Violence, Stillness, and Language in Jenny George’s The Dream of Reason
review by Jen Town
I want to convey to you my love for Jenny George’s The Dream of Reason and the best way I can think to do that is to share, word for word, her poem “The Belt,” about a cow giving birth:
After she heaved all day against the boards
of her enclosure, after she panted so long
that foam bloomed on her lips, after the sun
sharpened like fumes over the fields and shadows
began to climb out of the earth,
he unbuckled his belt and fed the leather
between her teeth, the big tongue soft
as a sea creature, saying Here
Bite down, girl—
I come to give you something, and the gift
is your own strength, returned to you
—and she mouthed hard
and the calf came out like jelly, inert
and cooling on the trampled straw.
It was dusk. High above us
swallows found their holes in the tower of hay.
A few minutes later, she stood.
Drank a little water from the trough.
His belt where she'd chewed it
was like chewed bread. And how
did you imagine mercy would look?
“And how / did you imagine mercy would look?” That ending sent a jolt through me. And how did I imagine mercy would look? The implicit answer is not like this. I thought of Robert Frost’s line, “the best way out is always through,” which I always misremember as “only.” The only way out is through. In my human way, I hoped mercy would end suffering, but here, mercy helps you to bear it.
The Dream of Reason is divided into three sections, with the middle section consisting of sixteen poems addressing the travails of farm animals, particularly pigs: “A person who cares about a pig is a rare thing.” A pig, like a human, has eyelashes. A pig may mourn other pigs, a pig fears the machinery of what we humans vaguely call “the processing system.” Here we note how the language of “livestock handling” serves to dehumanize a being that thinks and feels, like us.
To be a body in this world is to to be subject to and capable of violence. For humans, desire is a kind of violence, and in the seemingly humanless “New World,” a world without feedlots and slaughterhouses, “there is nothing to be longed for.” This lack of longing is a reprieve from suffering.
As a counterpoint to the violence of the body, stillness drifts in, often as the delicate personification of day and night, of elements of the landscape. In “The Gesture of Turning a Mask Around,” “It’s dawn; the dark unjoins / and drifts off into light” and from “Reprieve,” “the sun builds a slow house inside my house.”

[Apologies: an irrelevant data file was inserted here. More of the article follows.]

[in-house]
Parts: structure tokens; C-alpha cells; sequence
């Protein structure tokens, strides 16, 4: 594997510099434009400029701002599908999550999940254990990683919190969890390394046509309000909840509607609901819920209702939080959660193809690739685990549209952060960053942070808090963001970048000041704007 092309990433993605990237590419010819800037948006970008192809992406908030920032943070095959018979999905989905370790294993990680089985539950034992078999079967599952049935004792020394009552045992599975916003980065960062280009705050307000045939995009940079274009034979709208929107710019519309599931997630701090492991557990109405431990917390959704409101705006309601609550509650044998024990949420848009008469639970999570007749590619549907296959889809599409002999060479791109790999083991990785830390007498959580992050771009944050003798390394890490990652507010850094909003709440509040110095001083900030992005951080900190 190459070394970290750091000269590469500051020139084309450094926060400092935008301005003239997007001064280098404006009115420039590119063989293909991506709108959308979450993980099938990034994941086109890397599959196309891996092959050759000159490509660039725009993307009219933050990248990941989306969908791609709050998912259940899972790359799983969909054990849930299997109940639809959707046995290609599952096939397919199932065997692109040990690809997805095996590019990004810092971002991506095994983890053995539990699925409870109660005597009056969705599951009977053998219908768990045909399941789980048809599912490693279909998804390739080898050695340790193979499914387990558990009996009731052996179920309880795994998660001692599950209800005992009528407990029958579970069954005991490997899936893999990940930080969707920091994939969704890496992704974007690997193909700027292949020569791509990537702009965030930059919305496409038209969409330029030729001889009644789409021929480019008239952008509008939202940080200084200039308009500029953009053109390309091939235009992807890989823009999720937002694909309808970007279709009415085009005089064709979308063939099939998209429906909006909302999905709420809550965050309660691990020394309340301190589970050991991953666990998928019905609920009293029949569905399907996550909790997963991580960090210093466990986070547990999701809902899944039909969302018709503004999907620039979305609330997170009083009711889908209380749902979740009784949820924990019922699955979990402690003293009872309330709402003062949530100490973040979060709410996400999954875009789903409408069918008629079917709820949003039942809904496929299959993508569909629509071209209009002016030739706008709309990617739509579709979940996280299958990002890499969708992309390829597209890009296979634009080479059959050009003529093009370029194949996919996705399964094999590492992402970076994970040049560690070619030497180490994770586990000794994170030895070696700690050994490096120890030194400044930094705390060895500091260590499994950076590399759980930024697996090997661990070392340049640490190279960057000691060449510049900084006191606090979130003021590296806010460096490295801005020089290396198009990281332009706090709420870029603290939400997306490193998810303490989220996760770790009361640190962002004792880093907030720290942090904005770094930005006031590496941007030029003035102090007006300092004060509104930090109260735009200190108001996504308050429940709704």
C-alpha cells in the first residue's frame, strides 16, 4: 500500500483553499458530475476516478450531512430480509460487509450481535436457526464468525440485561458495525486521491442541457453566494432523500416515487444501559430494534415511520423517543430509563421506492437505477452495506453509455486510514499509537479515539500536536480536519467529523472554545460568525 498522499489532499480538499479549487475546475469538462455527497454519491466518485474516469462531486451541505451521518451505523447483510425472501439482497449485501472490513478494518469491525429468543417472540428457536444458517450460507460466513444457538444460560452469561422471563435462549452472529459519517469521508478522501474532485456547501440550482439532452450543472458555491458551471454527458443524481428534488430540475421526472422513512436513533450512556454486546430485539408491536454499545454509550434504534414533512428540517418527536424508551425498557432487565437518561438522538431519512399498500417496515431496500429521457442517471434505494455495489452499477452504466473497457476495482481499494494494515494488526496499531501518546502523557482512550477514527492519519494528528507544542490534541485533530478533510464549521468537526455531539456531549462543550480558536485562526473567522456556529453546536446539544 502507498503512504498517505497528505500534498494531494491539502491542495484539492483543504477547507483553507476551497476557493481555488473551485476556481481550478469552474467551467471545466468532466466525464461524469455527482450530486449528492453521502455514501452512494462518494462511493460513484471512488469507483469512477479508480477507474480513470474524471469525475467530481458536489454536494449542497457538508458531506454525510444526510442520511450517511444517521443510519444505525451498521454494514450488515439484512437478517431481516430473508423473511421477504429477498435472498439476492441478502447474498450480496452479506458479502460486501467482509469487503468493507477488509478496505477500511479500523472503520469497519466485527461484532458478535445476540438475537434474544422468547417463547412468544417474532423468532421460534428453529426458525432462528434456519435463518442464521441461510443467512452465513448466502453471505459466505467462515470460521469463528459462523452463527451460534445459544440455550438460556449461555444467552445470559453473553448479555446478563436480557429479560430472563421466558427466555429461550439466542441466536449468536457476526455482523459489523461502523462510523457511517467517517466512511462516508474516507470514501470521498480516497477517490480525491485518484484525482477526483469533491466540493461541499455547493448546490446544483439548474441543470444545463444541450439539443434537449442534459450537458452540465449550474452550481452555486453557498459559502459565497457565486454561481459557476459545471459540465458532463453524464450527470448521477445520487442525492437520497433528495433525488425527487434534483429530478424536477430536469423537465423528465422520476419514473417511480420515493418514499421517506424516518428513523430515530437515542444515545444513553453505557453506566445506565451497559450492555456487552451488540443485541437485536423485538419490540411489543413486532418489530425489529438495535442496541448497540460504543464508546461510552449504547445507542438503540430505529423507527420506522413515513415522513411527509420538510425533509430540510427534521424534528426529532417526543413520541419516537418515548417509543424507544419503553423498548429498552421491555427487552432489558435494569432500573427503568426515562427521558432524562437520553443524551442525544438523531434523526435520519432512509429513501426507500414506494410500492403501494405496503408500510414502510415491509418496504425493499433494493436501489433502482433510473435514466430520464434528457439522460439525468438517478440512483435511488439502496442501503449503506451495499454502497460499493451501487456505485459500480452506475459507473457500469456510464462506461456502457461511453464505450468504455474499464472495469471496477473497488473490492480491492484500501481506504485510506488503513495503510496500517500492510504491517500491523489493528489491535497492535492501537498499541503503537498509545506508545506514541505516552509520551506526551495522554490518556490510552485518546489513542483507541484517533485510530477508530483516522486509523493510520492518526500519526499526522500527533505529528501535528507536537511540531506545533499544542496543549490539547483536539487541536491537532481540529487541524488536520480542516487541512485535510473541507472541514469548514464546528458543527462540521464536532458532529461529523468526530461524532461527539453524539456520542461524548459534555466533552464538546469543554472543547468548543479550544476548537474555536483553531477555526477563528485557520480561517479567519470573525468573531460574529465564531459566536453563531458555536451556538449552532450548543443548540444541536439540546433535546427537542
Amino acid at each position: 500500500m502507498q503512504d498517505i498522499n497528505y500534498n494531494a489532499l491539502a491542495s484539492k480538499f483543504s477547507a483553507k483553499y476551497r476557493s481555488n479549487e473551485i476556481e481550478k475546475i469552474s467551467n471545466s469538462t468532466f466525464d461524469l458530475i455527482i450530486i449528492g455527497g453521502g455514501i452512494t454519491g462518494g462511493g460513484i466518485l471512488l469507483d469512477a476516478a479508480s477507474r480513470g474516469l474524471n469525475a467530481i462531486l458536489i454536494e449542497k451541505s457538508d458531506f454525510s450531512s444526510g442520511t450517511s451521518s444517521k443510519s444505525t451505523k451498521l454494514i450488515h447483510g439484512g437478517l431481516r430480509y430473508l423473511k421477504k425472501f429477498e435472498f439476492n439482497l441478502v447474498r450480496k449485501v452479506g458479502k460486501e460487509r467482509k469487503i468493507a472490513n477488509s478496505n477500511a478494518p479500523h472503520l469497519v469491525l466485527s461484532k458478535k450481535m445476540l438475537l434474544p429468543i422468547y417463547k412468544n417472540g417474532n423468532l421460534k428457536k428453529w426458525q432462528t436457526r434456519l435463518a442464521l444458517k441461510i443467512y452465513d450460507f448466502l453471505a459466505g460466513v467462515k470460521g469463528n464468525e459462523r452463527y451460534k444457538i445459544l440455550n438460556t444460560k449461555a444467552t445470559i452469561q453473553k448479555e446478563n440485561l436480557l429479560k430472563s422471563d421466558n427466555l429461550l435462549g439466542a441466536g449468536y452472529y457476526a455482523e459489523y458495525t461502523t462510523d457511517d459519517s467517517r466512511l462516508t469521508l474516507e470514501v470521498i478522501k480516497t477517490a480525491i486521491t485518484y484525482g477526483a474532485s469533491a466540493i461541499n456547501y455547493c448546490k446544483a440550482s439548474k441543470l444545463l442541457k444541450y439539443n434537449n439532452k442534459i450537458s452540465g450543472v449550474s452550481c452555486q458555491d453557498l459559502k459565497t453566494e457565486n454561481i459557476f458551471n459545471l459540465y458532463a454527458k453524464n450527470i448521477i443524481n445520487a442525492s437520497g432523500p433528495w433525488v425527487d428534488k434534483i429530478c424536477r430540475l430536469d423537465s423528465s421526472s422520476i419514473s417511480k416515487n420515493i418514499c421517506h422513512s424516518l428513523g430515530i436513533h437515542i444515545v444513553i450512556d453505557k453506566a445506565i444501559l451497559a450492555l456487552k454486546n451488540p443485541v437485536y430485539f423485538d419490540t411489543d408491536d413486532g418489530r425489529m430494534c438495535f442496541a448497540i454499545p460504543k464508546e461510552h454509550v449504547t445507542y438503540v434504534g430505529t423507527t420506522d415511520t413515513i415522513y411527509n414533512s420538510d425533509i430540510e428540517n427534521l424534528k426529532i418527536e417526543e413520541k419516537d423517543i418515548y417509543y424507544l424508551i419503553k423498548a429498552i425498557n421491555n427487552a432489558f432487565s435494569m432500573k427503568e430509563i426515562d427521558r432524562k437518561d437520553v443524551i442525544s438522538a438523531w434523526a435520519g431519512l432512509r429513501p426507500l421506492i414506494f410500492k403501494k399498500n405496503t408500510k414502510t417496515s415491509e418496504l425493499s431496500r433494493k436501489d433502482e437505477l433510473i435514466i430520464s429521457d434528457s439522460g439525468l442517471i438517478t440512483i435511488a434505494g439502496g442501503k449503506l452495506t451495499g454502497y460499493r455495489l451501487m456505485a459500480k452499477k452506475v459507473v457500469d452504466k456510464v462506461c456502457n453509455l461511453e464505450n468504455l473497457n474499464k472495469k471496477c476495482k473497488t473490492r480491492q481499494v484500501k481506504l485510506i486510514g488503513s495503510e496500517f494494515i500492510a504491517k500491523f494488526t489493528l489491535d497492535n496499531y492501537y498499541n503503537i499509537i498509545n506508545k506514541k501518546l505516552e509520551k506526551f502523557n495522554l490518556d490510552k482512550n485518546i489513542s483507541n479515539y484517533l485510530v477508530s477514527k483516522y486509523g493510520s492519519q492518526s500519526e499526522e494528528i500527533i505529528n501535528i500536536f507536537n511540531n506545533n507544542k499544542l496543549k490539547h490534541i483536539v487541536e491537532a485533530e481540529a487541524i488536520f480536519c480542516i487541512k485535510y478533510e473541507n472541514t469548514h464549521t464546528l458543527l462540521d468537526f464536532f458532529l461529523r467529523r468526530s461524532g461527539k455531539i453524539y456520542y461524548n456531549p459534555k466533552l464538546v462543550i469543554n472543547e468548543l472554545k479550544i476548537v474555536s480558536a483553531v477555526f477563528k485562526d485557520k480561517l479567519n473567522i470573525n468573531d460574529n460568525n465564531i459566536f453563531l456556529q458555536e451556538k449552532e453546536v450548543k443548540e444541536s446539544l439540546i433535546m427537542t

In “The Gesture of Turning a Mask Around,” we learn that “the opposite of language is not silence / but space.” I had to think about this line for a while. I had to consider it, tumble it over and over like a stone in my mind and then—that jolt—I realized silence requires a listener. Silence needs us, the witness. Space doesn’t need us. So much of this—stillness, space, the day, the night, landscape, the animals—doesn’t need us.
And yet here we are, with our desires and cruelties—and our ability to name them. In “Sword-Swallower,” there is stillness and then there is the body, that “peculiar house of nerves,” and after language, “now the world is buried in me, to the hilt” (at first I misread “world” as “word”). Language confers onto the body the ability to name desire: “I know exactly / what I want.” In Jenny George’s luminous first collection, language is how we shape and are shaped by the world, for better or worse.
Jen Town's poetry has appeared in Mid-American Review, Cimarron Review, Epoch, Third Coast, Crab Orchard Review, and others. She earned her MFA in Poetry from The Ohio State University in 2008. Her first book, The Light of What Comes After, won the 2017 May Sarton Poetry Prize from Bauhan Publishing. Jen lives with her wife, Carrie, in Columbus, Ohio. You can find her online at jentown.com.